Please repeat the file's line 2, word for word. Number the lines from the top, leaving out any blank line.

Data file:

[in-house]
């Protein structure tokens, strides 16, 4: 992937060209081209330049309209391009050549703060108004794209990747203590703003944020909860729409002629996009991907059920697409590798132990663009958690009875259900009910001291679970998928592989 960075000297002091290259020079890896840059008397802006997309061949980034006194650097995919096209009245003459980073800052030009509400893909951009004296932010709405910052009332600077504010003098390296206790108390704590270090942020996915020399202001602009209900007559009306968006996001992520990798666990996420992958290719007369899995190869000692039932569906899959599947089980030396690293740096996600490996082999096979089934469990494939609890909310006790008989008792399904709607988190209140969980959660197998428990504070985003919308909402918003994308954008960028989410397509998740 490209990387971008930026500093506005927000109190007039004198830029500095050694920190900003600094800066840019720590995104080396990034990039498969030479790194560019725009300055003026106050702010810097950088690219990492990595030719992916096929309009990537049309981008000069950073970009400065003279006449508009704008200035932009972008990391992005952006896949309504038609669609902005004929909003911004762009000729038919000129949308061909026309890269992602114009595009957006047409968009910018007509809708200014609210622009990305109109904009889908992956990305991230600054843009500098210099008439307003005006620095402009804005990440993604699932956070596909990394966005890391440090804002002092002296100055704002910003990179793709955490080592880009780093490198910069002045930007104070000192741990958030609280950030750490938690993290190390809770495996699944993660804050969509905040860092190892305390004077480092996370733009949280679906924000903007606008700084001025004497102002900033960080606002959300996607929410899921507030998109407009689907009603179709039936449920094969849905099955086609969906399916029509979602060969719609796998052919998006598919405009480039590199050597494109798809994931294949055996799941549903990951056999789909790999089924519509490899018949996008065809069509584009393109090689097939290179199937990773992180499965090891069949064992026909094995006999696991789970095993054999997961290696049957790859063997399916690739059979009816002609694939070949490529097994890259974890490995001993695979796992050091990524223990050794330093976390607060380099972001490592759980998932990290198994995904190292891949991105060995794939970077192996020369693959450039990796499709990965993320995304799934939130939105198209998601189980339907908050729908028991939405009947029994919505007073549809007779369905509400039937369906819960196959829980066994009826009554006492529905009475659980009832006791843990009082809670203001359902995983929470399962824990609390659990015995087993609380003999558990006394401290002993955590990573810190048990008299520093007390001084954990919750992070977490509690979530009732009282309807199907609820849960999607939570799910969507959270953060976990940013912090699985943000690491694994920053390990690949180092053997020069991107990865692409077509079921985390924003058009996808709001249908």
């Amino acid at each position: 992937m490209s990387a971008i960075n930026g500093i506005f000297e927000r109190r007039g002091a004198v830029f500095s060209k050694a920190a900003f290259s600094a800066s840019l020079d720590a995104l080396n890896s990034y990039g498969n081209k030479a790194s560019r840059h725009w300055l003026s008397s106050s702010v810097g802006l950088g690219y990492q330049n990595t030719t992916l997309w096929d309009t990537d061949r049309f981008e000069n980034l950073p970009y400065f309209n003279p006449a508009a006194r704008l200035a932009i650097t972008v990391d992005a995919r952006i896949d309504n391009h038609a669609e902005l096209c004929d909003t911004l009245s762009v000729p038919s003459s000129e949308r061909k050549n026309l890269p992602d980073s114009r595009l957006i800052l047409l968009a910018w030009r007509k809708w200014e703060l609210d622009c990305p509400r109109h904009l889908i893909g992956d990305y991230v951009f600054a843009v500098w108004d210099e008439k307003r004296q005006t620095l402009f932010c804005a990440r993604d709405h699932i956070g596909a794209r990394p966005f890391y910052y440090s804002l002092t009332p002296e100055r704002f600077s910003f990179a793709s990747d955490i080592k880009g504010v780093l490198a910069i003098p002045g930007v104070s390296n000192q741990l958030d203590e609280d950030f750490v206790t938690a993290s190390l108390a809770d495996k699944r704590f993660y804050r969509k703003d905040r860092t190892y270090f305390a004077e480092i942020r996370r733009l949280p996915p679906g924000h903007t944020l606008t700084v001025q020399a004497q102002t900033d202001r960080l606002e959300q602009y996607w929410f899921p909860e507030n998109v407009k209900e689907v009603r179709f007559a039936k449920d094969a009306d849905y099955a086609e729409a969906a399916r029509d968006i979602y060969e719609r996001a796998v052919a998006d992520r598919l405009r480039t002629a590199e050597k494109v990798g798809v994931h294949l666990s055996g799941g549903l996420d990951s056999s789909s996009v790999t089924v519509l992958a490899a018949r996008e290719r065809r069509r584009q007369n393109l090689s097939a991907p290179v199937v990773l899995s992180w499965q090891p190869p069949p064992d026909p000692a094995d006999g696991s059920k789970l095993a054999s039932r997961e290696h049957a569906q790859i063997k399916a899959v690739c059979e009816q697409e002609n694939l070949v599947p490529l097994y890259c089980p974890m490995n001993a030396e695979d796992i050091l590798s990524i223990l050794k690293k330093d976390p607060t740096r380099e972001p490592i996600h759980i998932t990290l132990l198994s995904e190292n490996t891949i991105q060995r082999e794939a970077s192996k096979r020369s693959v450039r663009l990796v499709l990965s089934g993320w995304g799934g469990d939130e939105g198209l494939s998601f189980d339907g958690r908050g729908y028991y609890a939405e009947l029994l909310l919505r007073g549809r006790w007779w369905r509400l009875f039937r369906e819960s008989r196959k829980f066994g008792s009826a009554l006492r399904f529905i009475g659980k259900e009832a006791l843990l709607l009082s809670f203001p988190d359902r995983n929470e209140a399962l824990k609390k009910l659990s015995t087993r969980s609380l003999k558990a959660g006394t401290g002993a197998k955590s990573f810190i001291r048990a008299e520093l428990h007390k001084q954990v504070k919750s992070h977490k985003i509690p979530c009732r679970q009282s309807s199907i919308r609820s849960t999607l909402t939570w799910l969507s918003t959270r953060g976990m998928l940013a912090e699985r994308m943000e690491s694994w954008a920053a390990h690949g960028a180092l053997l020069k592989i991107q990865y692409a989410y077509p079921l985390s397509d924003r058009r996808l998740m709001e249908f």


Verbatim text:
């Protein structure tokens, strides 16, 4: 992937060209081209330049309209391009050549703060108004794209990747203590703003944020909860729409002629996009991907059920697409590798132990663009958690009875259900009910001291679970998928592989 960075000297002091290259020079890896840059008397802006997309061949980034006194650097995919096209009245003459980073800052030009509400893909951009004296932010709405910052009332600077504010003098390296206790108390704590270090942020996915020399202001602009209900007559009306968006996001992520990798666990996420992958290719007369899995190869000692039932569906899959599947089980030396690293740096996600490996082999096979089934469990494939609890909310006790008989008792399904709607988190209140969980959660197998428990504070985003919308909402918003994308954008960028989410397509998740 490209990387971008930026500093506005927000109190007039004198830029500095050694920190900003600094800066840019720590995104080396990034990039498969030479790194560019725009300055003026106050702010810097950088690219990492990595030719992916096929309009990537049309981008000069950073970009400065003279006449508009704008200035932009972008990391992005952006896949309504038609669609902005004929909003911004762009000729038919000129949308061909026309890269992602114009595009957006047409968009910018007509809708200014609210622009990305109109904009889908992956990305991230600054843009500098210099008439307003005006620095402009804005990440993604699932956070596909990394966005890391440090804002002092002296100055704002910003990179793709955490080592880009780093490198910069002045930007104070000192741990958030609280950030750490938690993290190390809770495996699944993660804050969509905040860092190892305390004077480092996370733009949280679906924000903007606008700084001025004497102002900033960080606002959300996607929410899921507030998109407009689907009603179709039936449920094969849905099955086609969906399916029509979602060969719609796998052919998006598919405009480039590199050597494109798809994931294949055996799941549903990951056999789909790999089924519509490899018949996008065809069509584009393109090689097939290179199937990773992180499965090891069949064992026909094995006999696991789970095993054999997961290696049957790859063997399916690739059979009816002609694939070949490529097994890259974890490995001993695979796992050091990524223990050794330093976390607060380099972001490592759980998932990290198994995904190292891949991105060995794939970077192996020369693959450039990796499709990965993320995304799934939130939105198209998601189980339907908050729908028991939405009947029994919505007073549809007779369905509400039937369906819960196959829980066994009826009554006492529905009475659980009832006791843990009082809670203001359902995983929470399962824990609390659990015995087993609380003999558990006394401290002993955590990573810190048990008299520093007390001084954990919750992070977490509690979530009732009282309807199907609820849960999607939570799910969507959270953060976990940013912090699985943000690491694994920053390990690949180092053997020069991107990865692409077509079921985390924003058009996808709001249908």